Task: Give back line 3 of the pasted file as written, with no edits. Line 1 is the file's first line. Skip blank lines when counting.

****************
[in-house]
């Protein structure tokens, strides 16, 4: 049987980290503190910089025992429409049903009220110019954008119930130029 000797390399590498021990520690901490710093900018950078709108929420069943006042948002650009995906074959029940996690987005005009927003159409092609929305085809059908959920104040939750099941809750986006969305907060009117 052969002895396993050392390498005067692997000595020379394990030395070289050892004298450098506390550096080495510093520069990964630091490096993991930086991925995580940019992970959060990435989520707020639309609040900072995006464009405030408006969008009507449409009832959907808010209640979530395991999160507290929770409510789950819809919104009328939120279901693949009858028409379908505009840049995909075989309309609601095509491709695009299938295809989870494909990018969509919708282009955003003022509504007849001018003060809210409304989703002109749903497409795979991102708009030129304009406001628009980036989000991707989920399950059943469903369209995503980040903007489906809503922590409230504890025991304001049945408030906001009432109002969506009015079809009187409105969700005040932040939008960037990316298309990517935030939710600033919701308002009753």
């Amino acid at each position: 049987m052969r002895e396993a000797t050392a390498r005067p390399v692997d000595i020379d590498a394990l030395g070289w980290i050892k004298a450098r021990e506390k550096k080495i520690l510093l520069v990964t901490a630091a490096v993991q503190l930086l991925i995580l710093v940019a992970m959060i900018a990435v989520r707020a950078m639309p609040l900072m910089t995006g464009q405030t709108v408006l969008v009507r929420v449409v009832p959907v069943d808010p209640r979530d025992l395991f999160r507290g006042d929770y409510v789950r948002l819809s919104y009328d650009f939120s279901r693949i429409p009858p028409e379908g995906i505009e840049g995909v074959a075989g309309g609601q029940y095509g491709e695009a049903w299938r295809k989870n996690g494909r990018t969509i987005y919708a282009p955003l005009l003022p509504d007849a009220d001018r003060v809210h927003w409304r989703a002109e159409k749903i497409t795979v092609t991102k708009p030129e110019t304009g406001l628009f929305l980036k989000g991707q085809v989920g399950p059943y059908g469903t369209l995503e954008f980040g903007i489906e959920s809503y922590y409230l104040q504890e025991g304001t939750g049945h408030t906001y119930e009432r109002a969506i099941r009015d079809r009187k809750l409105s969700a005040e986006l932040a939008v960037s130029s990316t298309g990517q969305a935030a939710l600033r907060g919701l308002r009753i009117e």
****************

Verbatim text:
């Amino acid at each position: 049987m052969r002895e396993a000797t050392a390498r005067p390399v692997d000595i020379d590498a394990l030395g070289w980290i050892k004298a450098r021990e506390k550096k080495i520690l510093l520069v990964t901490a630091a490096v993991q503190l930086l991925i995580l710093v940019a992970m959060i900018a990435v989520r707020a950078m639309p609040l900072m910089t995006g464009q405030t709108v408006l969008v009507r929420v449409v009832p959907v069943d808010p209640r979530d025992l395991f999160r507290g006042d929770y409510v789950r948002l819809s919104y009328d650009f939120s279901r693949i429409p009858p028409e379908g995906i505009e840049g995909v074959a075989g309309g609601q029940y095509g491709e695009a049903w299938r295809k989870n996690g494909r990018t969509i987005y919708a282009p955003l005009l003022p509504d007849a009220d001018r003060v809210h927003w409304r989703a002109e159409k749903i497409t795979v092609t991102k708009p030129e110019t304009g406001l628009f929305l980036k989000g991707q085809v989920g399950p059943y059908g469903t369209l995503e954008f980040g903007i489906e959920s809503y922590y409230l104040q504890e025991g304001t939750g049945h408030t906001y119930e009432r109002a969506i099941r009015d079809r009187k809750l409105s969700a005040e986006l932040a939008v960037s130029s990316t298309g990517q969305a935030a939710l600033r907060g919701l308002r009753i009117e």